Company culture matters—to your current workforce as well as your future hires. A landmark Glassdoor survey found that nearly 80% of workers “consider a company’s culture” before applying, and over 50% feel that a good workplace culture is “more important than salary.”
As part of our newly launched SogoX Business Leadership Forum, we recently explored this issue during a 45-minute roundtable discussion titled “Why positive corporate culture is critical for marketing success in 2023,” which can be watched here in its entirety.
The roundtable was led by Laurie Flanders, Sogolytics’ VP of Strategic Sales. She was joined by a panel of experienced credit union leaders, which included Kathy Scarbrough (VP of Marketing at All In Credit Union), Lynsey Thrash (HR Supervisor at Gulf Winds Credit Union), and Hampton Sipper (Marketing Specialist at All In Credit Union).
Laurie and the three panelists had an enlightening discussion about the importance of corporate culture, the role of leaders in shaping that culture, the best cultural initiatives to pursue, and many more related topics.
For a taste of the discussion, here are a few of the questions and key takeaways that were discussed:
What is corporate culture, and why should leaders care about it in 2023?
We talk a lot about the importance of a strong corporate culture, but what does that really mean? And moreso, why does it really matter?
- “Our culture is our character,” says Kathy. “It’s the personality of your organization, and it’s really what makes you unique.” She argues that a strong corporate culture can be a big differentiator from your competitors, an asset for attracting talent, and a huge revenue driver.
- Lynsey says Gulf Winds Credit Union’s culture is oriented around the values of care, innovation, integrity, and growth. “We want to keep quality employees, and we do that by creating an environment that people want to work in,” she explains.
- Laurie says that one of the best questions to include in an employee engagement survey is “Do you have a best friend at work?” While it might seem like an odd question, it can be a good gauge of company culture. People who are genuinely engaged often find a “work bestie,” while those who are less invested are less likely to form meaningful relationships with their coworkers.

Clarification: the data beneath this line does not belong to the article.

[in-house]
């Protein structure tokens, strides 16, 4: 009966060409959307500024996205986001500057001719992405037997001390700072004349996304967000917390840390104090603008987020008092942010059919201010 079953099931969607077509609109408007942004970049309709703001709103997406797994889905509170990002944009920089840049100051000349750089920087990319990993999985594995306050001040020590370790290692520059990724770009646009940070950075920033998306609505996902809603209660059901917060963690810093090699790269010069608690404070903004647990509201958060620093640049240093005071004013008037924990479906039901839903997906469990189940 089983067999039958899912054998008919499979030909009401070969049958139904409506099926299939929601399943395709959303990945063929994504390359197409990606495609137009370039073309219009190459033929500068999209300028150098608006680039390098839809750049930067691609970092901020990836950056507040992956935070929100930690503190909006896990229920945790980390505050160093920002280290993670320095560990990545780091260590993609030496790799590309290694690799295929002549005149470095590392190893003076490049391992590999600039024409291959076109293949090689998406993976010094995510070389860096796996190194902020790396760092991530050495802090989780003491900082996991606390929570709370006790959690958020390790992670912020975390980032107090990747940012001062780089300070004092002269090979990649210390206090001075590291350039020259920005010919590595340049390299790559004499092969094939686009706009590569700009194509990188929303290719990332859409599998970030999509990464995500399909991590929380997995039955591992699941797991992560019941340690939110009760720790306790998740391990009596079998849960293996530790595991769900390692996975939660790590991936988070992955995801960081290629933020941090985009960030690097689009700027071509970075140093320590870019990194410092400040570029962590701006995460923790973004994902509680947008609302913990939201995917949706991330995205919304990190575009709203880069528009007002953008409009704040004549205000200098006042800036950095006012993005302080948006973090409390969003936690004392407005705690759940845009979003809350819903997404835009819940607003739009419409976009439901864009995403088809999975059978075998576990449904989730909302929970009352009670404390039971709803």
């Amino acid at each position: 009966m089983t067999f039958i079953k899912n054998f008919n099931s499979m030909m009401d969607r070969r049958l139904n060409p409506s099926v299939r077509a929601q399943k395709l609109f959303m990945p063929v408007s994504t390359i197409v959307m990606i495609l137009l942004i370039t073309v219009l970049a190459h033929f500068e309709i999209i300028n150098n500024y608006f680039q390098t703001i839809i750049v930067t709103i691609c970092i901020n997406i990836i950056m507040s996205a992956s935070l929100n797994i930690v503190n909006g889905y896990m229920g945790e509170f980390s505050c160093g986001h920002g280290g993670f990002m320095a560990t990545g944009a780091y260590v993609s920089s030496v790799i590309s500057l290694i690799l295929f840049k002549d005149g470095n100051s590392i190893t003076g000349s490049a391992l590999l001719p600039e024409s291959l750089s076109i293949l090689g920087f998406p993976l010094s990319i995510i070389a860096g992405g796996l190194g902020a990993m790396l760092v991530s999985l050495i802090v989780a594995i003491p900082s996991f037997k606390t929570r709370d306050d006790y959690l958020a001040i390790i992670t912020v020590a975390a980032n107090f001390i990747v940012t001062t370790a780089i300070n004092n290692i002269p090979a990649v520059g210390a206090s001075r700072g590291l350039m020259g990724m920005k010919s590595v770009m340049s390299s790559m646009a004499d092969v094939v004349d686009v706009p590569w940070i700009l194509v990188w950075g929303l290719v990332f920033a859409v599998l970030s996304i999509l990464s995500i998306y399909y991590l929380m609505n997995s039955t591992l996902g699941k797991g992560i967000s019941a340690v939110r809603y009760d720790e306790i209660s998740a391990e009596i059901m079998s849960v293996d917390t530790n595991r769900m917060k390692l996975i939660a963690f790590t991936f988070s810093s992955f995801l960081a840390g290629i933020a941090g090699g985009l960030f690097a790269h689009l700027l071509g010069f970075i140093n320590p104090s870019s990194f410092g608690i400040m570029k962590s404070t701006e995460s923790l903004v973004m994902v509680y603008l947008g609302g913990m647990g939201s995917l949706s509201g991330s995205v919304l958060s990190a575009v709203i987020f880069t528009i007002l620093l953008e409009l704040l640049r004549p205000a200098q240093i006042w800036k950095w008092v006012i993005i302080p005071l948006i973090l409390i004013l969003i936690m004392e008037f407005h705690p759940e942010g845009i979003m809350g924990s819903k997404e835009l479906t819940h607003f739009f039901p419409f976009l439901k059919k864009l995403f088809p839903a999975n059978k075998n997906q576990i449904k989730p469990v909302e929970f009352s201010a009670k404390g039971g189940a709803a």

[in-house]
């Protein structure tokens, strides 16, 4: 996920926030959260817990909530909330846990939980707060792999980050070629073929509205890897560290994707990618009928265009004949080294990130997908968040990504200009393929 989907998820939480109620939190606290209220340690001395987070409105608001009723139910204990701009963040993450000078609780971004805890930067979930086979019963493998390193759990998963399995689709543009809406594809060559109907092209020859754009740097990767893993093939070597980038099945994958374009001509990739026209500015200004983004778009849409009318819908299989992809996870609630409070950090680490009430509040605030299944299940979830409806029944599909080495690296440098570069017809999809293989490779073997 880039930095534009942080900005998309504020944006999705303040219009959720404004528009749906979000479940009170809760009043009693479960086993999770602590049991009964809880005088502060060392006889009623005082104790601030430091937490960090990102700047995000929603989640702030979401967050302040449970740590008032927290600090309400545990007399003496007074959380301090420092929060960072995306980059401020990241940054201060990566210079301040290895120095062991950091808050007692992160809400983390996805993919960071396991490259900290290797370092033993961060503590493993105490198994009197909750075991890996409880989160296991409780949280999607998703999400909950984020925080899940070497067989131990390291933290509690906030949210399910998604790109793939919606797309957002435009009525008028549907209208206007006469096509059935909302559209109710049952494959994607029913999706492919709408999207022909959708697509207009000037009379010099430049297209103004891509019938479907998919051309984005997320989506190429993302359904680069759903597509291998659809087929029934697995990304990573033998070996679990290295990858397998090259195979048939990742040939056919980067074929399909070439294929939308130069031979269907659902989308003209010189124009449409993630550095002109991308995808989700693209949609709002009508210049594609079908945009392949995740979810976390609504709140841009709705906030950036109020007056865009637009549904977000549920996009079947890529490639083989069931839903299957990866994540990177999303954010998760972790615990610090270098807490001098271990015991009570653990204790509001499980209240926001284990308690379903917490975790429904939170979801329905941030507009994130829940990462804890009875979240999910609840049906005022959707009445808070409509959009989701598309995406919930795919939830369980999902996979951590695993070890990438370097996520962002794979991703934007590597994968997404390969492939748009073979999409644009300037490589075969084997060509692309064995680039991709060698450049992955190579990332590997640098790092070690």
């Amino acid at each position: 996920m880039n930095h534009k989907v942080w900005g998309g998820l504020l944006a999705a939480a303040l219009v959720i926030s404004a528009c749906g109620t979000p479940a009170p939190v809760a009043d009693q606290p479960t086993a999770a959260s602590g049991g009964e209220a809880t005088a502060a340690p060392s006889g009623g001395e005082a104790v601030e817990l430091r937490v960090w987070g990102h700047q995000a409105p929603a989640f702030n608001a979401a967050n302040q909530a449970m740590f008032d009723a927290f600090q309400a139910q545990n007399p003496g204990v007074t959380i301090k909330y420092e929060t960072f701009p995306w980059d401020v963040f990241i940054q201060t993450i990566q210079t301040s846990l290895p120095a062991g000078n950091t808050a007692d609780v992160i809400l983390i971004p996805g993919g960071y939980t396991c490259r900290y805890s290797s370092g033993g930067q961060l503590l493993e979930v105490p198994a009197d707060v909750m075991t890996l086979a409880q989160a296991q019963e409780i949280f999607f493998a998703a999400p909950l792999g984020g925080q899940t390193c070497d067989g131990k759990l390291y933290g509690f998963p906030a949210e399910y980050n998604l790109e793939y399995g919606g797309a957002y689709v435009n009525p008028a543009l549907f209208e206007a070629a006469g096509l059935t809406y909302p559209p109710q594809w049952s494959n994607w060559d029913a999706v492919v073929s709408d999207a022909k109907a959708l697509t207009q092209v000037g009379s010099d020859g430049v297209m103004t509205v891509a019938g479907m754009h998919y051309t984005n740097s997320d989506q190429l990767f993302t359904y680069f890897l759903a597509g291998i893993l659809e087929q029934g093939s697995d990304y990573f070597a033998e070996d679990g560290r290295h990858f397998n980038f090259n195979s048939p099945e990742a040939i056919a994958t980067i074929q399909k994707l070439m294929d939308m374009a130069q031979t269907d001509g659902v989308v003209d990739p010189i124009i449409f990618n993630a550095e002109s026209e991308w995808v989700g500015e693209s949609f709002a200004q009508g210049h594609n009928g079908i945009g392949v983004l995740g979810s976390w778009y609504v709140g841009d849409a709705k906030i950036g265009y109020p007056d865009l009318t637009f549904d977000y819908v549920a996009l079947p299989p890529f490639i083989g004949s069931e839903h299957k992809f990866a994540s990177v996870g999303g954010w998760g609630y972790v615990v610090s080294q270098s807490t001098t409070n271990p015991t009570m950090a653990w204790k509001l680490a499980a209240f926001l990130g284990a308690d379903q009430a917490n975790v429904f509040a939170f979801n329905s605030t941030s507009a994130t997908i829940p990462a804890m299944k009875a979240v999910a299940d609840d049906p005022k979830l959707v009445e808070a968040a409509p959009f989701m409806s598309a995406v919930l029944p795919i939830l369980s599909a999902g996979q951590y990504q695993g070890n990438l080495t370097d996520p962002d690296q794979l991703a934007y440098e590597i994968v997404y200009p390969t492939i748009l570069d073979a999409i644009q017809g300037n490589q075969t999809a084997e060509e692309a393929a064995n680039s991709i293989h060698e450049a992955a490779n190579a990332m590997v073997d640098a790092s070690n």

What are some real-life examples of successful company culture initiatives?
Even if you recognize the importance of a strong corporate culture, you may not know how to go about building one. What sort of actionable items should you prioritize in order to enhance employee engagement?
- Lynsey says that Gulf Winds Credit Union’s CEO hosts regular “meet and greets,” taking a small group of seven to eight employees to lunch so that they can directly share their thoughts and opinions. The meet and greets alternate between groups of VPs, assistant VPs, and lower-level employees.
- Kathy says that All In Credit Union’s volunteer program has been their most successful cultural initiative. “We actually pay employees eight hours a year to give their time to something they’re passionate about,” Kathy says. The credit union also provides grant funds to some of the organizations where employees volunteer, helping build bonds with the community.
- Hampton adds that All In has an “idea exchange,” which allows employees to submit any suggestions they have for the credit union. Every idea is reviewed by the executive management team, and then shared with the rest of the company. If an idea is adopted and ends up saving the credit union some money, the employee is reimbursed!
How can you inspire leaders throughout the organization to focus on corporate culture and employee engagement?
Culture changes typically come from the top down. So how do you get the leaders at your company to buy into cultural initiatives?
- “We really put an emphasis on our mission, our vision, and our values,” says Kathy. “We actually have small little pocket cards that everyone can carry around to learn what those core values are.” By reinforcing those ideals across all levels, the credit union ensures that everyone is “speaking the same language.”
- Hampton says that All In Credit Union’s 12-month leadership training academy was a great way to learn leadership skills, and also connect with people across separate departments. It’s a professional development opportunity that teaches future leaders the importance of culture (among other things).
- Lynsey says that Gulf Winds Credit Union requires all of their leaders to conduct monthly one-on-one meetings with their team members. During those meetings, employees establish goals that tie into the credit union’s vision and mission statement, which they then regularly revisit.
More ways to build a stronger company culture in 2023
Though we’ve listed multiple action items above, you probably have more questions. For example, how do you decide which cultural initiatives to deploy in order to have the greatest impact? And how do you track the success of those initiatives?
You can hear the answers to those questions and more by watching the full roundtable discussion here.
Future SogoX forums will focus on a variety of topics, including high inflation, escalating customer expectations, and a job market in constant flux. The forum will feature lightning talks, roundtables, webinars, and other opportunities for professionals to engage with like-minded peers. To learn more about upcoming live sessions, view recorded conversations, and find opportunities to get involved as a speaker, click here!